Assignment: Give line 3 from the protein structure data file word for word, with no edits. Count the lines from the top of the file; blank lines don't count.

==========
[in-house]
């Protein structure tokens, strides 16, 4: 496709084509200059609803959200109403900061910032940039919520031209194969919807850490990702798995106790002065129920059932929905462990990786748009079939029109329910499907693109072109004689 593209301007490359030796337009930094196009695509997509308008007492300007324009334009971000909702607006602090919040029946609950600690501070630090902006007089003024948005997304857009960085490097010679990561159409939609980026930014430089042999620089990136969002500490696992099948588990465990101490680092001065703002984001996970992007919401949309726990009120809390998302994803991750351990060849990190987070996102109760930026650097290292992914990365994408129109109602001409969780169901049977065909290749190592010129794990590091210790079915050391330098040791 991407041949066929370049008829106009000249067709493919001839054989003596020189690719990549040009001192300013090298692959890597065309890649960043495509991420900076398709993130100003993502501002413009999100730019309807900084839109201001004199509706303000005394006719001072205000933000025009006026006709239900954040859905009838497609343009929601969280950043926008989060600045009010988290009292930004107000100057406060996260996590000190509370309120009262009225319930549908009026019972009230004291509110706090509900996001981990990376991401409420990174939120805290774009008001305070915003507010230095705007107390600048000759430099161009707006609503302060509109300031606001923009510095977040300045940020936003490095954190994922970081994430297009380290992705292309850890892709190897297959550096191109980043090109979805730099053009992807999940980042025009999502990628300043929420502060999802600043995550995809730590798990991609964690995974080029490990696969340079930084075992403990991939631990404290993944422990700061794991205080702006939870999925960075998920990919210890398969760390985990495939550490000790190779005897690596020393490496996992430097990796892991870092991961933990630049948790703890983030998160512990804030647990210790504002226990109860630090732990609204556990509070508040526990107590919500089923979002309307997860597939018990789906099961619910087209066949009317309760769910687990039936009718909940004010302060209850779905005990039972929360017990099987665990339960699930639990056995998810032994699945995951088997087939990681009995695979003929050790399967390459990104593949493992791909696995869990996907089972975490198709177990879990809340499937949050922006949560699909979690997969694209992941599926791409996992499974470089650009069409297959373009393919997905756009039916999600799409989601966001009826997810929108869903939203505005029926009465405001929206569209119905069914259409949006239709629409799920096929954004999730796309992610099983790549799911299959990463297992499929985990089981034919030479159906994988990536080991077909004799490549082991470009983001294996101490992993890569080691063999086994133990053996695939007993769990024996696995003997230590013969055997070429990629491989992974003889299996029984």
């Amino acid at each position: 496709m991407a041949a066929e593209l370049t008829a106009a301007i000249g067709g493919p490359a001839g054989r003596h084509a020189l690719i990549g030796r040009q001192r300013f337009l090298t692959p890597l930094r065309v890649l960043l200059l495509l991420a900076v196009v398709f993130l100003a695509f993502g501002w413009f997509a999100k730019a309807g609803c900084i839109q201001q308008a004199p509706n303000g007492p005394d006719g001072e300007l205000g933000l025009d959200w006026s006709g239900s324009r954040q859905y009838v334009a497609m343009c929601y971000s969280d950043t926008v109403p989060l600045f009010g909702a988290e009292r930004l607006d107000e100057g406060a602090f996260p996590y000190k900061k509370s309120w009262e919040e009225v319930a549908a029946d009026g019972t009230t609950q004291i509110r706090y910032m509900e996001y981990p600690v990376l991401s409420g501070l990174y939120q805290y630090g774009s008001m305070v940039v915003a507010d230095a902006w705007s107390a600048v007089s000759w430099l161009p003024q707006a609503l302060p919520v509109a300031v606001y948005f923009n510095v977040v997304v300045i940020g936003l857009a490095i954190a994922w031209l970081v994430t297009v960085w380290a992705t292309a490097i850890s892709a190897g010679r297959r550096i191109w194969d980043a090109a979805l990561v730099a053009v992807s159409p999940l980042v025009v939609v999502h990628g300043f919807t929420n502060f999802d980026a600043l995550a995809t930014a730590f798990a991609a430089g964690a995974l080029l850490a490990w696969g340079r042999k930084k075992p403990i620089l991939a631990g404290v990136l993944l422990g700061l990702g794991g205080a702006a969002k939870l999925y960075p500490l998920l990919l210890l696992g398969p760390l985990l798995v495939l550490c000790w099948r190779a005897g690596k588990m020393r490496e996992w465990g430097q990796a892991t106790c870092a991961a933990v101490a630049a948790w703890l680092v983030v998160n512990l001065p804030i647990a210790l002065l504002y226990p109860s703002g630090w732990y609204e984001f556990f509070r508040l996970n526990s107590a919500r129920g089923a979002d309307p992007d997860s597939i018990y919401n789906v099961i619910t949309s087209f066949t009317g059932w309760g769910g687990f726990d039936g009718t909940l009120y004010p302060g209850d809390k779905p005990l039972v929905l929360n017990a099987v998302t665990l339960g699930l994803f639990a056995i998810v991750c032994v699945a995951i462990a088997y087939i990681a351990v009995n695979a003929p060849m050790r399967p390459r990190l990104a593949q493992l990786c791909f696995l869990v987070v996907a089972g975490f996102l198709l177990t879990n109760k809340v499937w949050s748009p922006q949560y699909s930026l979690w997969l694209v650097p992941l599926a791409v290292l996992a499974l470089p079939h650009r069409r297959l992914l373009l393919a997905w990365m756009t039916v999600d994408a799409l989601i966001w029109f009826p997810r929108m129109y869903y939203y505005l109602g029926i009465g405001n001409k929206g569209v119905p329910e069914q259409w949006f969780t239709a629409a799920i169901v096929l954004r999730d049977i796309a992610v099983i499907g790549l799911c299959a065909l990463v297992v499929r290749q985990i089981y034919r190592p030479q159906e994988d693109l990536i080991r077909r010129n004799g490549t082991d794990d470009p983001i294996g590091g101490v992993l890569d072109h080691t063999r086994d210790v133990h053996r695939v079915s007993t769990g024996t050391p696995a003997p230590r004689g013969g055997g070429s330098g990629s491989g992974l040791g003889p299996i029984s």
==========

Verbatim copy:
């Amino acid at each position: 496709m991407a041949a066929e593209l370049t008829a106009a301007i000249g067709g493919p490359a001839g054989r003596h084509a020189l690719i990549g030796r040009q001192r300013f337009l090298t692959p890597l930094r065309v890649l960043l200059l495509l991420a900076v196009v398709f993130l100003a695509f993502g501002w413009f997509a999100k730019a309807g609803c900084i839109q201001q308008a004199p509706n303000g007492p005394d006719g001072e300007l205000g933000l025009d959200w006026s006709g239900s324009r954040q859905y009838v334009a497609m343009c929601y971000s969280d950043t926008v109403p989060l600045f009010g909702a988290e009292r930004l607006d107000e100057g406060a602090f996260p996590y000190k900061k509370s309120w009262e919040e009225v319930a549908a029946d009026g019972t009230t609950q004291i509110r706090y910032m509900e996001y981990p600690v990376l991401s409420g501070l990174y939120q805290y630090g774009s008001m305070v940039v915003a507010d230095a902006w705007s107390a600048v007089s000759w430099l161009p003024q707006a609503l302060p919520v509109a300031v606001y948005f923009n510095v977040v997304v300045i940020g936003l857009a490095i954190a994922w031209l970081v994430t297009v960085w380290a992705t292309a490097i850890s892709a190897g010679r297959r550096i191109w194969d980043a090109a979805l990561v730099a053009v992807s159409p999940l980042v025009v939609v999502h990628g300043f919807t929420n502060f999802d980026a600043l995550a995809t930014a730590f798990a991609a430089g964690a995974l080029l850490a490990w696969g340079r042999k930084k075992p403990i620089l991939a631990g404290v990136l993944l422990g700061l990702g794991g205080a702006a969002k939870l999925y960075p500490l998920l990919l210890l696992g398969p760390l985990l798995v495939l550490c000790w099948r190779a005897g690596k588990m020393r490496e996992w465990g430097q990796a892991t106790c870092a991961a933990v101490a630049a948790w703890l680092v983030v998160n512990l001065p804030i647990a210790l002065l504002y226990p109860s703002g630090w732990y609204e984001f556990f509070r508040l996970n526990s107590a919500r129920g089923a979002d309307p992007d997860s597939i018990y919401n789906v099961i619910t949309s087209f066949t009317g059932w309760g769910g687990f726990d039936g009718t909940l009120y004010p302060g209850d809390k779905p005990l039972v929905l929360n017990a099987v998302t665990l339960g699930l994803f639990a056995i998810v991750c032994v699945a995951i462990a088997y087939i990681a351990v009995n695979a003929p060849m050790r399967p390459r990190l990104a593949q493992l990786c791909f696995l869990v987070v996907a089972g975490f996102l198709l177990t879990n109760k809340v499937w949050s748009p922006q949560y699909s930026l979690w997969l694209v650097p992941l599926a791409v290292l996992a499974l470089p079939h650009r069409r297959l992914l373009l393919a997905w990365m756009t039916v999600d994408a799409l989601i966001w029109f009826p997810r929108m129109y869903y939203y505005l109602g029926i009465g405001n001409k929206g569209v119905p329910e069914q259409w949006f969780t239709a629409a799920i169901v096929l954004r999730d049977i796309a992610v099983i499907g790549l799911c299959a065909l990463v297992v499929r290749q985990i089981y034919r190592p030479q159906e994988d693109l990536i080991r077909r010129n004799g490549t082991d794990d470009p983001i294996g590091g101490v992993l890569d072109h080691t063999r086994d210790v133990h053996r695939v079915s007993t769990g024996t050391p696995a003997p230590r004689g013969g055997g070429s330098g990629s491989g992974l040791g003889p299996i029984s």